Cutting edge vs Legacy Systems

Recently, a colleague asked me, if I still enjoy being in the new team. I immediately answered that with an honest “yes”, although we both agree that our project is far away from the cutting edge of new technology. My coworker said that it is understandable that young developers rather want to play with new frameworks and new languages instead of building a Swing application like we do. Additionally, our project also is not a green field. It has been around for years.

For me, brand new technologies used in green fields and legacy systems in production are two very different shoes. I find joy both in playing with new stuff as well as handling the challenges only a legacy system has to offer. In my experience, the majority of systems are many years old. However, these are the systems the customer knows and for whose further development pays a lot. Hence it is wise to be able to work with these kinds of systems both in a technologically view and in the sense to be able to do huge refactorings. Additionally, every new system becomes a legacy system very fast. I often wrote code that I found intuitive just to notice that after some changes it became very legacy just like the rest of the code. I don`t mean that it was hard to maintain or unreadable, it was simply not new in a green field – sense.

I also noticed that my main domain of interest, software architecture and design, often is technology independent. So for me it simply doesn’t matter in which language I learn about a specific architecture paradigm. Sure, there are frameworks around that dictate a specific structure of the project, but that should not be the case. Frameworks are tools that should help model the business structure and not dictate it.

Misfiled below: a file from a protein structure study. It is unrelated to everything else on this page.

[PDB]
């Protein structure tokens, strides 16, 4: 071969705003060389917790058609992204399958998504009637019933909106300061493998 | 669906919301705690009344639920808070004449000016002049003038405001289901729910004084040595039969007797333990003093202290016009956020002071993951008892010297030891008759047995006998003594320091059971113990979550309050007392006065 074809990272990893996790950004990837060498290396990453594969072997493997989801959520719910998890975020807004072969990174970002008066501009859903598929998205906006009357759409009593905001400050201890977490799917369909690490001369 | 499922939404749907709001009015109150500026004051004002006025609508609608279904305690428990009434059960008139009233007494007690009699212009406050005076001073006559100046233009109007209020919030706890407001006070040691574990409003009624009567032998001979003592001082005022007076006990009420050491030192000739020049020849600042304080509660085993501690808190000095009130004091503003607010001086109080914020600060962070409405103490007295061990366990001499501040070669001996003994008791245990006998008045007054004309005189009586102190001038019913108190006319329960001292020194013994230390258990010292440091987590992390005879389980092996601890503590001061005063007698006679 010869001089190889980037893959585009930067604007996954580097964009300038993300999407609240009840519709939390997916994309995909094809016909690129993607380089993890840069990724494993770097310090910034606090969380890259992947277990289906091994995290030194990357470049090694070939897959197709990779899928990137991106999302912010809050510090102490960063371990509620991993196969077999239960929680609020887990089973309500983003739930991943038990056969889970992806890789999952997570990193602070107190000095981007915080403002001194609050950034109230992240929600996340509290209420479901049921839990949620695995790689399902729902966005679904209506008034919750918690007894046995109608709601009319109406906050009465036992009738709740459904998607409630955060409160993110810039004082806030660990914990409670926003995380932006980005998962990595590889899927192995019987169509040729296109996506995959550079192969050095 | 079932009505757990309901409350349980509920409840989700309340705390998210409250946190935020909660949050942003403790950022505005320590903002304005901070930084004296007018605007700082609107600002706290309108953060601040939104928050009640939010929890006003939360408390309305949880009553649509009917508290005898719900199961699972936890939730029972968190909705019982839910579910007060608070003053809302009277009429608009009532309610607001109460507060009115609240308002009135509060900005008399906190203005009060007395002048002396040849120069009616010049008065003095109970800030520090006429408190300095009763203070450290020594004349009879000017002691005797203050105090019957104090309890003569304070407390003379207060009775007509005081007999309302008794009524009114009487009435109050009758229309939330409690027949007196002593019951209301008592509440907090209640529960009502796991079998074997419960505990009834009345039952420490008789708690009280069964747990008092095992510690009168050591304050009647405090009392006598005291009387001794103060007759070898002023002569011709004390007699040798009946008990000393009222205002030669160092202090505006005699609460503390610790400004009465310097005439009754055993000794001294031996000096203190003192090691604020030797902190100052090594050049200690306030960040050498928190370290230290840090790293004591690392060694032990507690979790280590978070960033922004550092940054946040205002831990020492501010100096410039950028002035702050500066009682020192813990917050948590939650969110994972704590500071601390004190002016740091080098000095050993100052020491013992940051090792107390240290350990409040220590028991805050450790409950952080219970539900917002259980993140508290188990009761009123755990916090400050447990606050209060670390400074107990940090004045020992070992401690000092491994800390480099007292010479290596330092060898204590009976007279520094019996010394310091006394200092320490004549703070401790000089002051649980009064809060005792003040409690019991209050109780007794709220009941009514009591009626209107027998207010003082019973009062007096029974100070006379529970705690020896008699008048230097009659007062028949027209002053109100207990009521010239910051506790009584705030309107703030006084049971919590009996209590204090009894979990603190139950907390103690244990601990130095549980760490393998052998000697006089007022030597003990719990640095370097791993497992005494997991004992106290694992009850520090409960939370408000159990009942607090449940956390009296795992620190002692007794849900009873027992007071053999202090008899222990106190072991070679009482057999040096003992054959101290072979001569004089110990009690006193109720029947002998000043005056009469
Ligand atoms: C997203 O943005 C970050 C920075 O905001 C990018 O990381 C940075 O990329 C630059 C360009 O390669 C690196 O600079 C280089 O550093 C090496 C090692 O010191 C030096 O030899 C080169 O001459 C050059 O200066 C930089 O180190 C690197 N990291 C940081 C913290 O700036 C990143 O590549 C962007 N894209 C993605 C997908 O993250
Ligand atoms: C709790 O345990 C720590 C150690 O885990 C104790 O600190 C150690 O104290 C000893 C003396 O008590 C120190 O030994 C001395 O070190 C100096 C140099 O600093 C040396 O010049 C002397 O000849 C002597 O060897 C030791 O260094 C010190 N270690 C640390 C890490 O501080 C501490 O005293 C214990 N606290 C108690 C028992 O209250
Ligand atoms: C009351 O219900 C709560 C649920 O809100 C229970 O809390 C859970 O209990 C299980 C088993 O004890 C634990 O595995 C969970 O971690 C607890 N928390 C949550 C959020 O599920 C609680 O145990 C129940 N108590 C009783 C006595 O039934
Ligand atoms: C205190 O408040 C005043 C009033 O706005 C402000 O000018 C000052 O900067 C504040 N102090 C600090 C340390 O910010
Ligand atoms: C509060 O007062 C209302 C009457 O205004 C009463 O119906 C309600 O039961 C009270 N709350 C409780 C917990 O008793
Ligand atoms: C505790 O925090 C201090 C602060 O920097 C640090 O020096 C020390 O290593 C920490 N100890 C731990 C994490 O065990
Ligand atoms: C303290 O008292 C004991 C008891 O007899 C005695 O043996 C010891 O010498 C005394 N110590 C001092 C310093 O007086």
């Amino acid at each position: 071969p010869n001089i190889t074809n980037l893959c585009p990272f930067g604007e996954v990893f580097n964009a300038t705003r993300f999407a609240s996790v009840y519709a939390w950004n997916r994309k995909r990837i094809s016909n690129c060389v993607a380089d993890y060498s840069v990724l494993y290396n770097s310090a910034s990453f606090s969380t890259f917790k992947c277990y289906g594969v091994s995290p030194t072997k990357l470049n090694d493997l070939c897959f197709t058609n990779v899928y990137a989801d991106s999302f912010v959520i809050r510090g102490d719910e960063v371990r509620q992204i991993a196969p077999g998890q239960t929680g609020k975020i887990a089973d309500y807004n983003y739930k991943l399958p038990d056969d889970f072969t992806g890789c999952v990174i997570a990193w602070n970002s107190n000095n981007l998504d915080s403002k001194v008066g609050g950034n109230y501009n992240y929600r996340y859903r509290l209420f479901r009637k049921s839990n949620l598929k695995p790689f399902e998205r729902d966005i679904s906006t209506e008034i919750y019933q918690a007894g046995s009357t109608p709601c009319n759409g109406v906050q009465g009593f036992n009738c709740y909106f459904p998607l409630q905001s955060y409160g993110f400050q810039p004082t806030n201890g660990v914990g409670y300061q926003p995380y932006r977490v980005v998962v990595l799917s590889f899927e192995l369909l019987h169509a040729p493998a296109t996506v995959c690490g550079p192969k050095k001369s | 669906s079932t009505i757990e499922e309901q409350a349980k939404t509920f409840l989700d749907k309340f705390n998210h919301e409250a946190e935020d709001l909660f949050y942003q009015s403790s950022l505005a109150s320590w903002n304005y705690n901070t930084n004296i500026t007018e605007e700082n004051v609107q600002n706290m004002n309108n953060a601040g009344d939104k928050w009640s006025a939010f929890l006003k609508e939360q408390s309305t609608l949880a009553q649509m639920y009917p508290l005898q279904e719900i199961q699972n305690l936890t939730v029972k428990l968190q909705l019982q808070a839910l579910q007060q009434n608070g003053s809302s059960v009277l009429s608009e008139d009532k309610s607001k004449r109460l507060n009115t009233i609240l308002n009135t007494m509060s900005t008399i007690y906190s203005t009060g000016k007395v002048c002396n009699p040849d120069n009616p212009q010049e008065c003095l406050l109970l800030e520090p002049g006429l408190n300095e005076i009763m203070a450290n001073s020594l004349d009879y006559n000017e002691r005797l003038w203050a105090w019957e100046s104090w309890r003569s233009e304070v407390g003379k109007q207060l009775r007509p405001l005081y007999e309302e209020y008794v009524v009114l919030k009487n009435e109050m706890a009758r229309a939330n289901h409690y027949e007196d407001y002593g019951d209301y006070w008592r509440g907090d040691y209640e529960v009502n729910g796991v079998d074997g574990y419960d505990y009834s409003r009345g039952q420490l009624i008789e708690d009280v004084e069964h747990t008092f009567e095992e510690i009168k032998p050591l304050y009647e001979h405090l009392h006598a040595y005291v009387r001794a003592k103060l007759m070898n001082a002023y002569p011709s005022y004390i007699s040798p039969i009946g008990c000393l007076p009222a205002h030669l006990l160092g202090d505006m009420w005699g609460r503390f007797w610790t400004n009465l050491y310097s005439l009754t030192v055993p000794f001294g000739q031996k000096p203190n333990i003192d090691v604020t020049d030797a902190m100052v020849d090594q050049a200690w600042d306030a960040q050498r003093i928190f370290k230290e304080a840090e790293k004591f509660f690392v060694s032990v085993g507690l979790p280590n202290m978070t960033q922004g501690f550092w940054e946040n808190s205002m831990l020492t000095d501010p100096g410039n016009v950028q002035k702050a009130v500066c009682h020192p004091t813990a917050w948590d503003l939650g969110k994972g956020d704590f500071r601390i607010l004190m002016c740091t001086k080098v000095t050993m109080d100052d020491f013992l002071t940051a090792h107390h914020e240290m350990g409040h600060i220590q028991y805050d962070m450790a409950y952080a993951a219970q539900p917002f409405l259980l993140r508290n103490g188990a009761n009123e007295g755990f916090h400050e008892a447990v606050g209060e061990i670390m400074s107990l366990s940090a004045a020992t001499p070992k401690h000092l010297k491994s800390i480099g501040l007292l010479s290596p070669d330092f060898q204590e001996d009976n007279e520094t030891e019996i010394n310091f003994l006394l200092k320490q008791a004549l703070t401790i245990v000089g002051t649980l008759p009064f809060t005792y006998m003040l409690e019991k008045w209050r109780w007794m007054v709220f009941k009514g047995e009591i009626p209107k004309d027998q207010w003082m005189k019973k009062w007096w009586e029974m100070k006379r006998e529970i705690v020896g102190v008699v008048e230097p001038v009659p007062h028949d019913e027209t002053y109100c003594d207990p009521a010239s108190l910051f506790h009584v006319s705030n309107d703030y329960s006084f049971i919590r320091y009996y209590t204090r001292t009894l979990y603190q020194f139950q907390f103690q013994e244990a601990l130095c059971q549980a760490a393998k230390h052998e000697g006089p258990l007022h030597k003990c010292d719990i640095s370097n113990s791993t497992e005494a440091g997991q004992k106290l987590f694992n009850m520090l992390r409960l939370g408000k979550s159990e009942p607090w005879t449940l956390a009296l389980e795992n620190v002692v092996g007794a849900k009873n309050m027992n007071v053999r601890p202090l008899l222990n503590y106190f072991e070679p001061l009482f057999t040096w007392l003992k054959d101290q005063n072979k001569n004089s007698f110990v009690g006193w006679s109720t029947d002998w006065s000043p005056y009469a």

New architectural ways are often used only years after their first appearance. So, using these new ideas in a real application can last a while. However, many of these ideas are soon forgotten because the hype about them is over or the negative aspects have been revealed. In a sense, time has a filtering effect on technology: Using Java 5 in a huge enterprise application and only update it when the new application server doesn’t support it any longer is not “cutting edge”, but it sure is quite stable.

I think there are many pros and cons about working with an “old” system and “old” concepts versus applying very young technologies in a green field. The often heard “That stuff is old and unworthy to work with” does not apply to me because in the moment, I am learning quite a bit with legacy systems. What I don’t learn, I grasp in conferences and in my spare time.